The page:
Opioids in Philadelphia: The Obstacles and Opportunities in Addressing a Public Health Crisis
Date: September, 2017
(Above left) Jennifer Pinto-Martin, PhD, MPH, Center for Public Health Initiatives Executive Director, delivering the opening remarks.
(Above right) Jeffrey Hom beginning his talk to a sold out room in Bodek Lounge.
Over 200 people joined the Center for Public Health Initiatives on Thursday, September 21st, to hear from CPHI Fellow Jeffrey Hom, MD MPH, Policy Advisor for the Philadelphia Department of Public Health, about the opioid crisis facing Philadelphia. Members of the audience came from schools and departments across Penn, as well as outside government and community-based organizations. There were even community advocates among the crowd.
Dr. Hom discussed this epidemic, with a focus on the epidemiology of opioid use and overdose, the recommendations from the Mayor's Task Force, and the public health opportunities to overcome the many challenges in this crisis.
(Above left) Jeffrey Hom delivering the staggering statistic that enough opioids were prescribed in Philadelphia for every person to have 29 days of OxyContin.
The unfortunate truth in this city is that Philadelphia has the purest and cheapest form of heroin. Drug overdoses killed 907 people in Philadelphia in 2016, three times the number of homicides. Eighty percent of these involved an opioid, including heroin and fentanyl. Simply put, drug overdoses have become a leading cause of death in Philadelphia. In 2016, they were the number one cause of death among people ages 15-44, the number two cause of death among people ages 45-54, and the number three cause of death among people ages 55-64. Those are deeply troubling numbers. More information on the statistics can be found in this CPHI Data Brief.
(Above left) Guests left with tangible actions that we can all take to combat the epidemic. Dr. Hom advised all members of the audience to get trained and carry naloxone, the drug used to reverse opioid overdose. Pennsylvania's "Standing Order" that began in March 2016 made naloxone accessible and obtainable through pharmacies. Hom described use as being as simple as Flonase and urged all to begin to carry this life-saving drug.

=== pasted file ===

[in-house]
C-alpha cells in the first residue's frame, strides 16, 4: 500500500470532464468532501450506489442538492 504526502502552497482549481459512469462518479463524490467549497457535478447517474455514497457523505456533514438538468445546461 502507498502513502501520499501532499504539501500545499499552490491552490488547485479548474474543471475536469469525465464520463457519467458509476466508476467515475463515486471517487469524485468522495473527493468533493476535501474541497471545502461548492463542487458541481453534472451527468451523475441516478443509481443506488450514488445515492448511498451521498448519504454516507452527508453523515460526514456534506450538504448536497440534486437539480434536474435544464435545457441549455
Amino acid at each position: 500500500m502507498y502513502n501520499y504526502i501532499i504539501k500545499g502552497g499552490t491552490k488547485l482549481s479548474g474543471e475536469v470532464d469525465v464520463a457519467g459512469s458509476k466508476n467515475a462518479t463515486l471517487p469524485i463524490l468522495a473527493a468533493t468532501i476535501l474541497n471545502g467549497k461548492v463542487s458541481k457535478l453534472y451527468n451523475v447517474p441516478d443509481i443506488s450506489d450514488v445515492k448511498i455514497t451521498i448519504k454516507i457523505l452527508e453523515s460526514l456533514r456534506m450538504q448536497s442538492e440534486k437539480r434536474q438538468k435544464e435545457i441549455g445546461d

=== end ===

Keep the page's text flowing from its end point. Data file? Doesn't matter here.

(Above right) Jeffrey Hom also suggested that we begin to change our language around this issue to reduce the stigma surrounding it. As a physician himself, he offered up the point that providers are trained to use person-first language as opposed to labels. For example, "a person with with asthma" is used instead of "Asthmatics" and "a person with diabetes" as opposed to "Diabetics". So how is the use of "Addicts" or "Schizophrenics" different? As quoted from Former US Drug Czar Michael Botticelli, "The language we use to describe this disease can either perpetuate or overcome the stereotypes, prejudice and lack of empathy that keep people from getting the treatment they need."
If you were not able to join us for this event, or if you'd like to view the talk again, the video footage can be found here.
Jeffrey Hom is a policy advisor in the Philadelphia Department of Public Health, where he provides guidance to the Health Commissioner on programs and policies related to the wellbeing of all Philadelphians. His present focus is on substance use, in particular issues around access to treatment and overdose prevention. He is also a board-certified internist and cares for patients at the Crescenz VA Medical Center in Philadelphia.
Jeff has contributed to health care and public health efforts in San Francisco, Boston, and Shiprock, New Mexico, as well as internationally in Lesotho and Cambodia, all of which have deepened his desire to improve community well-being, pursue health equity and advance social justice. For his efforts he was selected as a Zuckerman Fellow at Harvard's Center for Public Leadership and received a 2016 Presidential Scholarship for AcademyHealth's Institute on Advocacy and Public Policy.
A native San Franciscan, Jeff completed his undergraduate education with a degree in Art History at Bowdoin College. He received his MPH from the Harvard School of Public Health and his MD from Harvard Medical School prior to completing his residency in internal medicineprimary care at the University of California, San Francisco. Jeff was most recently a fellow in the Robert Wood Johnson Foundation Clinical Scholars Program at the University of Pennsylvania, where he obtained his Masters of Science in Health Policy Research.
This event was co-sponsored by the Leonard Davis Institute of Health Economics (LDI) and the National Center for Integrated Behavioral Health (NCIBH).